The Abel Tasman National Park
After our stay in Nelson, which was longer than we had intended, we made our way to our next golf course located in Takaka. Here we wanted to play a round of golf, stay one night, and plan how we could best get to the Abel Tasman National Park. A UNESCO site, our next stop.
Tip: There are two ways to get to Abel Tasman National Park. One from Motueka, where you can go by water taxi to the various bays. And one by land. Namely from Takaka.
During our trip we’ve developed a little tradition: after golf, we make ourselves comfortable in our camper or in the clubhouse, relax, eat something or drink a coffee, sometimes tea, and talk about our game.
After we had eaten something little at the clubhouse, we went back to our camper when we noticed a young man. Curiously, he eyed our Lorna from a safe distance. When he saw us, he said that he lives in Takaka.
He had arrived on an e-bike, which was painted in various shades of purple. His jeans also had several purple patches. We talked for a while and watched his stories. Exactly, we watched. Because when he talked, his whole body swung and waved around, and he had very animated arm movements.
He pointed to the green mountain behind us to show us where he lives. In all the green, there was just one spot that looked different where he said that he had planted flowers. And maybe you have already guessed what was different… the flowers were all purple! Our Lorna, also painted purple, must have created quite an incredible attraction for him. I invited him to take a closer look at the camper and his eyes sparkled!
As he said his goodbye, I had to bite my lips from saying “Peace, Man!”
Abel Tasman and the Sand Flies
In addition to this unforgettable acquaintance, we met Dave, the golf course greenskeeper.
He recommended taking the land route to get to the Abel Tasman National Park.
To be more precise, he told us to go to Totaranui because there are fewer tourists. We were very happy about this tip and set off immediately.
The ride there was quite adventurous as the roads were narrow and unpaved. We already have had some nerve-wracking roads behind us during our time in New Zealand. Mostly because I’m afraid of heights, and the side of the road goes straight down. Drives up and down were not uncommon. But as Dave reminded us with a smile: “Well, these are New Zealand’s streets!”
With the slopes seemingly directly underneath, it wasn’t always thrilling. It scared us both to death!
The Anticipation Wins
The Abel Tasman Drive really shows its curves after Tata Beach and left us both silent. But the anticipation of Abel Tasman National Park was greater than the fear of falling. And when we finally arrived at the campground, we were rewarded immediately. A beautiful golden bay with very few tourists. The sun laughed and cheered and warmed us up. We found a grassy area to park Lorna, threw off our shoes and put on our flip-flops (called Jandals in New Zealand), and went straight to the beach.
We walked the full length of the bay, took countless photos, and then made ourselves comfortable at the beach. We missed it so much! Because of the never-ending rain we have had, we were starved for the sun and couldn’t believe our luck that we finally had great weather at the Abel Tasman National Park! For the rest of the day we enjoyed being lazy and basically did nothing but lie in the sun and snooze at the beach.
Later in the evening, the evil awakening came! My feet, along with a few spots on my body and hands were completely bitten! It itched and hurt like crazy, and I got to know sand flies in a very painful way.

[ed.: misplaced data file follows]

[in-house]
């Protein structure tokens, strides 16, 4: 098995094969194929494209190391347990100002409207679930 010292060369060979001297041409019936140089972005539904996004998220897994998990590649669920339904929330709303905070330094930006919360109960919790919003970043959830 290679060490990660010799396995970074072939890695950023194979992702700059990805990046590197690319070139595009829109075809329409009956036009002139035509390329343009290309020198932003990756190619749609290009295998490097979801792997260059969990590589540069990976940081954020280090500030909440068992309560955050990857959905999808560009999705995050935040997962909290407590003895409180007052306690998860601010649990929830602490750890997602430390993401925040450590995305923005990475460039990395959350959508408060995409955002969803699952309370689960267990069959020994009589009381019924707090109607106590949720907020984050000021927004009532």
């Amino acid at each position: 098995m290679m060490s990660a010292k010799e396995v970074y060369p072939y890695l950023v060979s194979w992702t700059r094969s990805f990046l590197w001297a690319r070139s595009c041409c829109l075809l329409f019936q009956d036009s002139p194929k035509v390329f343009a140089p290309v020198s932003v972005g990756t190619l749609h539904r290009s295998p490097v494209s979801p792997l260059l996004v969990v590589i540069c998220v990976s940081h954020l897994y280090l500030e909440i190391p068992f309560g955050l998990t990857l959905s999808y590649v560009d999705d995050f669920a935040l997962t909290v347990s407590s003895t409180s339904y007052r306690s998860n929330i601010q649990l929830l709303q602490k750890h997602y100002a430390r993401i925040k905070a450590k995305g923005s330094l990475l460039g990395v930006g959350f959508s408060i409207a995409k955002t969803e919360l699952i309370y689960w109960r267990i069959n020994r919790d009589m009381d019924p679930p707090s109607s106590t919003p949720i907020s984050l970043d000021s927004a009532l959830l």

Help against sand fly bites
Even though I used the word “bite” above, sand flies don’t sting or bite, they scratch the skin open. But only the females.
I would have liked to have spared myself this experience, but now I knew (and for the next few months) how sand flies bites feel.
Tip: 100% pure lavender oil relieves the pain and helps with sand fly bites. I, unfortunately, didn’t learn this until almost two months later, but as the itching and pain persisted, I was glad to have found this natural remedy. Another tip, even if it’s hard: Try not to scratch, that only makes it worse!
The Curious Wekas
But we experienced more in the Abel Tasman National Park. In the evening we saw our first. It was a bird that we hadn’t ever seen before! A Weka! Wekas are curious birds and come very close to you without shyness. We were amazed, thinking that this was something sooo rare! We enthusiastically peeked out of the camper and saw that the Weka was as interested in us as we were in him. He walked up to our camper and almost got in, probably looking for food. In the course of our South Island Tour, we would make even more of these Weka acquaintances.
I’m just taking a walk
Even though we only spent one night in the Abel Tasman National Park, we enjoyed our time there to the fullest. I had met sand flies, we had observed Wekas in action, and we were of course intoxicated by the beautiful bay and the view of the sea.
The weather forecast did not bode well, and we wanted to drive the winding roads back before the weather turned, so we set off early.
And of course, after a short drive, it started pouring down rain. We drove on carefully, and out of nowhere, we saw an elderly man, armed only with his umbrella, walking down the streets of the mountain. We stopped and asked if we could help. His reply was that of a typical Kiwi: “I’m good. I’m just taking a walk.”
The Abel Tasman National Park is definitely one of the things you must do while in New Zealand. Even though we didn’t take a water taxi or didn’t do a hike, the bay really knocked us over. After so much rain, the beach with the blue sky was a gift. And if you’re going there and want to see more, you can also take a water taxi to the other bays directly from this beach. Which allows you to discover even more of the beauty of the Abel Tasman National Park.